Millions of people in Pakistan are still deeply affected by catastrophic flooding which “is not going anywhere”, UN relief agencies said on Tuesday.
Close to eight million people have been displaced by the disaster and the UN along with the authorities and partners have continued to race to reach affected populations with desperately needed relief items.
Southern Sindh province is still in crisis, with many areas still under water.
To date, more than 1,500 people have been killed, including 552 children.
“We don’t have enough food, we don’t have shelter, and still even the kind of healthcare that is required is not available,” said Gerida Birukila, UN Children’s Fund (UNICEF) Pakistan Chief of Field Office in Balochistan, another of the worst-hit provinces.
In a fresh appeal for international support, the UNICEF worker described desperate scenes.
“Roads and bridges have been washed away; I’ve just come from the field and the water is not going anywhere,” Ms. Birukila continued, speaking via Zoom from Quetta.
As had been feared, life-threatening illness and disease have now spread among displaced communities, including cerebral malaria, for which there is no available medicine.
“There is no shelter…people don’t even have clothing,” Ms. Birukila continued. “One lady asked me, ‘Please, give me some clothing, I ran away two weeks ago.’ She is still wearing the same dress she wore two weeks ago because she cannot change. You just run with what you have on your back.”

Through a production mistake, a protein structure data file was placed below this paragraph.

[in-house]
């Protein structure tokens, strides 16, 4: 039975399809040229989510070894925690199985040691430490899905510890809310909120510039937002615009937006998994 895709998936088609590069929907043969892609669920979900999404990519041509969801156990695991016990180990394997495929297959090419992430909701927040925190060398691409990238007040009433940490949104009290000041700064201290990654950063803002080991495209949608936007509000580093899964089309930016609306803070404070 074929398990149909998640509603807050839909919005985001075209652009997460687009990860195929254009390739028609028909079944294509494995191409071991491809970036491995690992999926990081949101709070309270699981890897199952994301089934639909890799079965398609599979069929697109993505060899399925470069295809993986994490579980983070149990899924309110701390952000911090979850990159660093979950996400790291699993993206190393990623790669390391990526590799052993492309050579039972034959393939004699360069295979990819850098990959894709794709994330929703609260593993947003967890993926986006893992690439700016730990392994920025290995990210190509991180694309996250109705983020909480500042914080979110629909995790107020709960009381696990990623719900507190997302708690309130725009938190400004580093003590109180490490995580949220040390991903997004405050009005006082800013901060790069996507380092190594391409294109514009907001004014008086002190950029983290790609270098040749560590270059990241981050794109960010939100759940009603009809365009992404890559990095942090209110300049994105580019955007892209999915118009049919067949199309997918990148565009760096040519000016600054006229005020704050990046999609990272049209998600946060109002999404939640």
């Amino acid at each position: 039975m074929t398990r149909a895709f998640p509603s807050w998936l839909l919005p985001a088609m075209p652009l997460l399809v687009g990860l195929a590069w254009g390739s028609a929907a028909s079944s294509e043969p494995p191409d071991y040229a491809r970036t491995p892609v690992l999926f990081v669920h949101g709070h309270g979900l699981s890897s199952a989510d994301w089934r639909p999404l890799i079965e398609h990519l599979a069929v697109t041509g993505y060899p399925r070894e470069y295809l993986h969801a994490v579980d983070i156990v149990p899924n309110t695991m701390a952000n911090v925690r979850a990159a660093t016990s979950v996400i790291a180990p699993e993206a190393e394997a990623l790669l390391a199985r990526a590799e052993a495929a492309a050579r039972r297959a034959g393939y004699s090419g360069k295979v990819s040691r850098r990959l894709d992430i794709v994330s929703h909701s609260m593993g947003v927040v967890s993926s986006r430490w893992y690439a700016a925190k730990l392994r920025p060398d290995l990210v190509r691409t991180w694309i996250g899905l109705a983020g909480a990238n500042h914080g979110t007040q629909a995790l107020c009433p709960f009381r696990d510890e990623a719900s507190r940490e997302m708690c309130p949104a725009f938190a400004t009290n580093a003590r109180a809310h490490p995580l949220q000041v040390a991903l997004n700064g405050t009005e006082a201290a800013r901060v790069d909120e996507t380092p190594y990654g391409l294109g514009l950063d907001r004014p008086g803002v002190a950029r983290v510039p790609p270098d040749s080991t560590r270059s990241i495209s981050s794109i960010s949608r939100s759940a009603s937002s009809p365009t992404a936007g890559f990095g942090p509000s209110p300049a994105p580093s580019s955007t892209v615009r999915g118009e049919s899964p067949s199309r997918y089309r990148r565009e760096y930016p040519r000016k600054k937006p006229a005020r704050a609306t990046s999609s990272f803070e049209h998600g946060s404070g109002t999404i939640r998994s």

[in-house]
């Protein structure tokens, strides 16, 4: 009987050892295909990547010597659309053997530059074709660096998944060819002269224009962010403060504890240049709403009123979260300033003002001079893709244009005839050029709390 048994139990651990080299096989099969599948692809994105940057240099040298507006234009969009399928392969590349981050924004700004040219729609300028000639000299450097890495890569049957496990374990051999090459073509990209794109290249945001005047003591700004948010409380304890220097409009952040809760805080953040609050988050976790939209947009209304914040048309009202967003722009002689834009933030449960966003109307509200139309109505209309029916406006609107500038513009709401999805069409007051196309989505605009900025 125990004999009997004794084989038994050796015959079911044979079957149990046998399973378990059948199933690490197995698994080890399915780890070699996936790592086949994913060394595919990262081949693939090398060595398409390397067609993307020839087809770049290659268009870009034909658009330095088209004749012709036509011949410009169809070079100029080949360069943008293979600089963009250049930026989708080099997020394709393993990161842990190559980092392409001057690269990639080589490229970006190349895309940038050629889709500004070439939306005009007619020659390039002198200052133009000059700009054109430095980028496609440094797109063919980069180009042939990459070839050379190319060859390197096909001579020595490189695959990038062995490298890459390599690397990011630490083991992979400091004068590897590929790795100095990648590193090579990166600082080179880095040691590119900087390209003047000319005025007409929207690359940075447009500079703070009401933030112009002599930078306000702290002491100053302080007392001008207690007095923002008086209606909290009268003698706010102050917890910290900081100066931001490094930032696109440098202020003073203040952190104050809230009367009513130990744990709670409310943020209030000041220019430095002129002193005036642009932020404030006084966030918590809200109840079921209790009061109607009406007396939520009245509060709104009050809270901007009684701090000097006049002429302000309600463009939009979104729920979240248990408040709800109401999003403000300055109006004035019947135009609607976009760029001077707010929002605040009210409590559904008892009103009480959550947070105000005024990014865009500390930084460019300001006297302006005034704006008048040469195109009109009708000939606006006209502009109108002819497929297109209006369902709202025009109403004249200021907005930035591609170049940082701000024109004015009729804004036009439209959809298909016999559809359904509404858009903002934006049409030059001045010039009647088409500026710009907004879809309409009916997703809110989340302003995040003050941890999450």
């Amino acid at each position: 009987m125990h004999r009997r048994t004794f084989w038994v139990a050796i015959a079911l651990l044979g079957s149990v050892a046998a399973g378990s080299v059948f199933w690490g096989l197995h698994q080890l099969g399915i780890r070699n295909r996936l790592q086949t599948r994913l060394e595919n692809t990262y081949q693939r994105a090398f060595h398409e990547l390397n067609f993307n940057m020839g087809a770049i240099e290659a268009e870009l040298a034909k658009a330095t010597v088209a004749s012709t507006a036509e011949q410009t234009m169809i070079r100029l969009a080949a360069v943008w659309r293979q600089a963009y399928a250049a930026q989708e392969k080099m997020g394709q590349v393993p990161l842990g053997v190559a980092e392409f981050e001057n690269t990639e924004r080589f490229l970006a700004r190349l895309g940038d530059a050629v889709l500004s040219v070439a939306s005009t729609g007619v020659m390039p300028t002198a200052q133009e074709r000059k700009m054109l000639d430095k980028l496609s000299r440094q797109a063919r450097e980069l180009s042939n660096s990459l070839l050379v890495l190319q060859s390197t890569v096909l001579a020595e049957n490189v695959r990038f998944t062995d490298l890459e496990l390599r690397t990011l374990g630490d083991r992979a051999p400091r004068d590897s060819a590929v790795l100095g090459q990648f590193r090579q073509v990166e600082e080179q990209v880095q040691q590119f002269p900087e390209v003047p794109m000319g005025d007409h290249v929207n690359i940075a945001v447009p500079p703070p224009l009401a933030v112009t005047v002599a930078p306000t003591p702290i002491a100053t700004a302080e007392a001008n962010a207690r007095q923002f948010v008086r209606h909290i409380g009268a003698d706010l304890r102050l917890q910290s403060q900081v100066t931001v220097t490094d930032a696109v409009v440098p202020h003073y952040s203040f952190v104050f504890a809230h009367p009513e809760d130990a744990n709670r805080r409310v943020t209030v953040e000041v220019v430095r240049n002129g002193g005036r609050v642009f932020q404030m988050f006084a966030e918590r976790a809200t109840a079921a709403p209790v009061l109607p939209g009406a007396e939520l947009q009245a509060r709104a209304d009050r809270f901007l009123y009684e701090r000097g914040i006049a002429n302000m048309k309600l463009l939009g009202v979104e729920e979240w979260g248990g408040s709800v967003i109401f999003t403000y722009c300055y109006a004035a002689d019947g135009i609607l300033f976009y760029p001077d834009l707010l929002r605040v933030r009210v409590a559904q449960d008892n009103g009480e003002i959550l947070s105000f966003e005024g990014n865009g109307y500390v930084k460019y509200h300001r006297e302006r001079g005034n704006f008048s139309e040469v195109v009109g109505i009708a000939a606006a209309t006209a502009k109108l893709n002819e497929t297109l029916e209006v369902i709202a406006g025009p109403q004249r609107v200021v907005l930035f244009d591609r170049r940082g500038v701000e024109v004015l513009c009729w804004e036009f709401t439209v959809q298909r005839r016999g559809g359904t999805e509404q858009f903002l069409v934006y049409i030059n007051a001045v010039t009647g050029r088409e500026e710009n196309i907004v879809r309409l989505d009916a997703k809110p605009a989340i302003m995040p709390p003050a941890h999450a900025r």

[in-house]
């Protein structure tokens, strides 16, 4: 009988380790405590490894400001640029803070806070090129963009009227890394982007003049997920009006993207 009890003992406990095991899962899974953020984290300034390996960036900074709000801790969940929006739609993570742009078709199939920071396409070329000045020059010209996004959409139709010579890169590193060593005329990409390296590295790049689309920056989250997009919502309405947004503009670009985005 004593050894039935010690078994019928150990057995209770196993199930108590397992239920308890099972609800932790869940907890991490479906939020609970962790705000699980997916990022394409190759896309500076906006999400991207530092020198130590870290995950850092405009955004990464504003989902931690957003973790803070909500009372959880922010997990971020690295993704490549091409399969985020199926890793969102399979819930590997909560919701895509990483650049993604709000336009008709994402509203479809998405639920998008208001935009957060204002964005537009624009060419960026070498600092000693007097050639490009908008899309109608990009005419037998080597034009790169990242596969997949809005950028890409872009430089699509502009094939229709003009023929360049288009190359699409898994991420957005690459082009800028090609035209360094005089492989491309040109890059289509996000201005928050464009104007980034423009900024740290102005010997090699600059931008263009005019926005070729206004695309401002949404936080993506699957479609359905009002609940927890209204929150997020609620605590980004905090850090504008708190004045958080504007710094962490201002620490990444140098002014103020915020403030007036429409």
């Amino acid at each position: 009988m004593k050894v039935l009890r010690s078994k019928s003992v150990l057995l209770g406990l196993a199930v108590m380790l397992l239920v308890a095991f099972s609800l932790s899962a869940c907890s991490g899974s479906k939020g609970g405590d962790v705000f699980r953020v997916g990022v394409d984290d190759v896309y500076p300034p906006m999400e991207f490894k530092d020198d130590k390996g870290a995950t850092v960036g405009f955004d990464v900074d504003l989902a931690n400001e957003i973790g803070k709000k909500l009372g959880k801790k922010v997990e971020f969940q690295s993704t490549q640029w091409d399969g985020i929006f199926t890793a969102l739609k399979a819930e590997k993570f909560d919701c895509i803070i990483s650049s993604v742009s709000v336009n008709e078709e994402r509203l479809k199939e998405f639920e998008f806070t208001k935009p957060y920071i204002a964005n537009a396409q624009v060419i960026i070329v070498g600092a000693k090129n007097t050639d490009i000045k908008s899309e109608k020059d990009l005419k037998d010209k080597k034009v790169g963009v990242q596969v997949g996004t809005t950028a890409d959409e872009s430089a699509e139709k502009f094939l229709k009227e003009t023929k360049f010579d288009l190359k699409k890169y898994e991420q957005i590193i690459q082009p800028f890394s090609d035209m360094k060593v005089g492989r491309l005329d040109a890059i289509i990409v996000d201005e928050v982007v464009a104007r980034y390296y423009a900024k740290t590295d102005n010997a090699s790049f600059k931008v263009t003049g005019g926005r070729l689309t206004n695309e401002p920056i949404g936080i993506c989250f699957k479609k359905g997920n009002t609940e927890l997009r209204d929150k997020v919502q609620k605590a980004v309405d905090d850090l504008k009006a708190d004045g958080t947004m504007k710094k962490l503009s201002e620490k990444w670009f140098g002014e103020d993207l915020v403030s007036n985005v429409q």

Echoing the deep concern among first responders, the UN refugee agency, UNHCR, noted that 7.6 million people in Pakistan have been displaced by the floods, with nearly 600,000 living in relief sites.
The UN agency has coordinated logistics as part of a plan to transport more than 1.2 million relief items to local authorities in the most flood-affected areas. To date, it has delivered more than one million life-saving items to authorities for distribution.
“Many parts of the country, especially in the southern province of Sindh, remain underwater, as well as … parts of eastern Balochistan,” said UNHCR spokesperson Babar Baloch, adding that officials have warned that it could take “up to six months for floodwaters to recede” in the hardest-hit areas.
There are also concerns for Pakistan’s 1.3 million registered Afghan refugees; an estimated 800,000 live in more than 45 “calamity hit” districts out of 80 affected locations, UNHCR said, noting that four of the worst-hit districts in Balochistan, Khyber Pakhtunkhwa and Sindh provinces host the highest number of refugees.
To help them, UNHCR and partners have provided emergency cash assistance to hundreds of vulnerable refugee families, supplementing the Government’s monsoon response.
“People are being displaced. They are looking out and they just tell you, ‘That used to be my house, this used to be the school,’ but what you can see is just water and water,” said UNICEF’s Ms. Birukila.